Apart from Davies, other colleagues well known at Wolves were John Farrington and Billy Kellock. Bobby chuckles: “I broke up a hell of a fight once between Billy and Jimmy Hobby. Jimmy Scoular came up and had a go at me: ‘What are you doing, stopping them?!’
“Scoular was sacked and Frank O’Farrell came in. We called him Frank O’Failure! Up to him coming around Christmas, I had not missed a game. I was in for his first match, then he signed Willie Carlin and I never played for the club again.
“I had loved playing for Cardiff. Of course, we won the Welsh Cup every year bar one I was there, and we would go into the European Cup Winners Cup. In 1970-71, we reached the quarter-final and beat Real Madrid 1-0 at Ninian Park, only to lose 2-0 at the Bernabeu. We finished third in the Second Division that season when only the top two were promoted.”
Brian Harris, the ex-Everton player, asked Bobby if he would join him at Newport, and he did in August, 1974, for £5,000. One of his colleagues was a young Nigel Vaughan.
“But the game was up for me soon after,” he said. “I was having problems with my lower back. I went to Guy’s Hospital for tests. We were scheduled to play Reading on the Friday and the doctor came into the dressing room and said: ‘You can’t play’. A letter had come from Guy’s saying it would be very dangerous as my spine had been pulled out of line.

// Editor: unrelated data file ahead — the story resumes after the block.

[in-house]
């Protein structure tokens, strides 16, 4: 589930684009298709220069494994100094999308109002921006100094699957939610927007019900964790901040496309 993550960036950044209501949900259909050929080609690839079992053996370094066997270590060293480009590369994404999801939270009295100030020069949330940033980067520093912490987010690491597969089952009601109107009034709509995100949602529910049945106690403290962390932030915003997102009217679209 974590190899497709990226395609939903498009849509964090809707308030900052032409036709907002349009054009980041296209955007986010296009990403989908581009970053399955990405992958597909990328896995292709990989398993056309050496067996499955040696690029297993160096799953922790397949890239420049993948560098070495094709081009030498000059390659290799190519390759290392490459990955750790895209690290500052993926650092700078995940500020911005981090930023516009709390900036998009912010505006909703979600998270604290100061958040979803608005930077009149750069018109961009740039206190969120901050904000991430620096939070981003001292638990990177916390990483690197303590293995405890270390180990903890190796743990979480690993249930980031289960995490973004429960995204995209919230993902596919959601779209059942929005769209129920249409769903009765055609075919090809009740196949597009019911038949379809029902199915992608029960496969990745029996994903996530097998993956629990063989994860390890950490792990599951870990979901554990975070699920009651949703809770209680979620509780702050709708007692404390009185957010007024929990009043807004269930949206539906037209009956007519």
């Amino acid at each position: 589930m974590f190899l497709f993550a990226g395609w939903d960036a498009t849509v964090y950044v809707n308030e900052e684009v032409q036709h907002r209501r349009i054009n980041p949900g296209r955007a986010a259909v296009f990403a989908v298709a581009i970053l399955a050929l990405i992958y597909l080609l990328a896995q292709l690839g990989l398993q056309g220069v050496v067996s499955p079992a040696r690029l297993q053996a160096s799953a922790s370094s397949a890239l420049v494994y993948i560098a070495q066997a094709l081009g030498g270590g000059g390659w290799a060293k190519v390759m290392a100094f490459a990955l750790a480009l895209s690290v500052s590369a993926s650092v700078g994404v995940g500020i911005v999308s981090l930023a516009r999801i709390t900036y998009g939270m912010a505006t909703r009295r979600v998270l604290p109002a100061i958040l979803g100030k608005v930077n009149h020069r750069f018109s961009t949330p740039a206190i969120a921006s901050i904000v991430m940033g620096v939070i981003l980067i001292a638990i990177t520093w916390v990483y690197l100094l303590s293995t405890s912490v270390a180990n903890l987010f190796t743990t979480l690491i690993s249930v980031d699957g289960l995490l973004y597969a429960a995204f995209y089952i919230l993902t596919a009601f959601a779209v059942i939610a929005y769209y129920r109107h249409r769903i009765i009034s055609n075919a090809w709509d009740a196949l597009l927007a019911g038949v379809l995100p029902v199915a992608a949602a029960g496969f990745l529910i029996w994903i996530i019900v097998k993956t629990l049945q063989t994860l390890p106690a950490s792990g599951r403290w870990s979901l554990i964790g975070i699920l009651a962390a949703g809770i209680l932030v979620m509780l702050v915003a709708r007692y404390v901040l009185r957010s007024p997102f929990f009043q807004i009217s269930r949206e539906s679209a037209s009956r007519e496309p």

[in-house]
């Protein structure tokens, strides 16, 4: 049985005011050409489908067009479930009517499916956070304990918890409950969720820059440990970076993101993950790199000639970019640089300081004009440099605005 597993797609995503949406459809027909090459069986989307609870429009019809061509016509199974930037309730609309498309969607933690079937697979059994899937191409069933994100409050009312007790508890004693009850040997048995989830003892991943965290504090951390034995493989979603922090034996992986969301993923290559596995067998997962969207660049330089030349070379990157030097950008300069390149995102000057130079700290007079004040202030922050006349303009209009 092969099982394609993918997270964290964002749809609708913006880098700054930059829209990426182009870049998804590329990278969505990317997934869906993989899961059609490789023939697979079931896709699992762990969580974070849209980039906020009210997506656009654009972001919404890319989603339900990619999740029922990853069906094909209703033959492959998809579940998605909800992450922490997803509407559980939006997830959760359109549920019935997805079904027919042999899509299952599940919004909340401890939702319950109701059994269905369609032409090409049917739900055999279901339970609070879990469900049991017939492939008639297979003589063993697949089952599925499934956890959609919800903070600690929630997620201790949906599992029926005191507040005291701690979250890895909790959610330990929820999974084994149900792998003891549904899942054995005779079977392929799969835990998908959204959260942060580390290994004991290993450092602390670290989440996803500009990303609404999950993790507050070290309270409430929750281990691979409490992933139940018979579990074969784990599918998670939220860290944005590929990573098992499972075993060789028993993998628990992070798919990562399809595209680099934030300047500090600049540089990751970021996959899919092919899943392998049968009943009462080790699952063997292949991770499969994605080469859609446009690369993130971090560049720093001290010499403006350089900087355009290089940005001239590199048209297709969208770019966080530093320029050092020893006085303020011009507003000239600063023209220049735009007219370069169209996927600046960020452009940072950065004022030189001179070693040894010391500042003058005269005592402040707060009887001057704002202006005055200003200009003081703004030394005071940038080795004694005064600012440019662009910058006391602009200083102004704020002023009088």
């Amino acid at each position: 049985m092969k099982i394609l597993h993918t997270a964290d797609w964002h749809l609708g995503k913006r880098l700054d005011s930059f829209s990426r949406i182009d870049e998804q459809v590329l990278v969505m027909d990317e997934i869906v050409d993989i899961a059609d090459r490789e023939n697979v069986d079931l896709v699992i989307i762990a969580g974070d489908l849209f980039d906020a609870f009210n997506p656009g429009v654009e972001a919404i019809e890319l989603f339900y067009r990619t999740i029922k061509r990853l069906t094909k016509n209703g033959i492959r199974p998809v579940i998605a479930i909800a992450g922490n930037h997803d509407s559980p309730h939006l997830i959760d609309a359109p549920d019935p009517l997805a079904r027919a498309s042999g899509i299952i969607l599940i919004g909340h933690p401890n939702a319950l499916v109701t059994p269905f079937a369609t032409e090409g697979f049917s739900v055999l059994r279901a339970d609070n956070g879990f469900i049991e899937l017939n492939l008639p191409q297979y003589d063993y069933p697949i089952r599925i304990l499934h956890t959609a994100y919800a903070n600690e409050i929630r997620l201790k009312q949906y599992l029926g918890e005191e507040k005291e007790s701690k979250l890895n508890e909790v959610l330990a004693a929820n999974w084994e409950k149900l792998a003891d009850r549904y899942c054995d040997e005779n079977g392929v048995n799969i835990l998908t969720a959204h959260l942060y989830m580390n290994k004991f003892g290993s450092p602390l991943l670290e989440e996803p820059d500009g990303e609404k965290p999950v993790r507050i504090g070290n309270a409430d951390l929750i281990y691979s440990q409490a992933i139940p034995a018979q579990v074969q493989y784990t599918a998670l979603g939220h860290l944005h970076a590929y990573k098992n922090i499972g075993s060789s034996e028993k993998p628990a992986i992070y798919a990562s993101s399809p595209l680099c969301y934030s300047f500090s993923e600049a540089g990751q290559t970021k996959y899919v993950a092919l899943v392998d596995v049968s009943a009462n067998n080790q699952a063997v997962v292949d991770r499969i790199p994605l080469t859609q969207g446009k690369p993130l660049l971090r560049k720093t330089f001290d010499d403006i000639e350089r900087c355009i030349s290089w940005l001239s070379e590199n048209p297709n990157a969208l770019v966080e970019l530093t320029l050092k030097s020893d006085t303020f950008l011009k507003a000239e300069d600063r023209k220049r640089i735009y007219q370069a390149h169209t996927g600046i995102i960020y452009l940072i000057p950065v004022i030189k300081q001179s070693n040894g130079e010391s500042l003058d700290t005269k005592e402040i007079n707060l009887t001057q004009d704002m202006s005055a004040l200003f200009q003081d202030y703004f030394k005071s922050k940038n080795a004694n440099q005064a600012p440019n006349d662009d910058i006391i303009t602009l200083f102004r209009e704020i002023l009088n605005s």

“I ended up having the lower vertebrae fused and of course never played again. I was in hospital for four months.”
Bobby can look back proudly on a career in which he hit 115 goals in 570 games. “I became a rep for a sports company based in Tonbridge but then went into social work in a centre for young offenders,” he added. “That was interesting, enjoyable work but, of course, difficult at times.
“I had been back to Cardiff as reserve and youth coach under Richie Morgan but did not have a good relationship with his successor, Len Ashurst.
“I was tempted to put up in the dressing room the photo of Len stood on the line for Sunderland when one of my headers went in on that day in 1965, but I thought better of it!”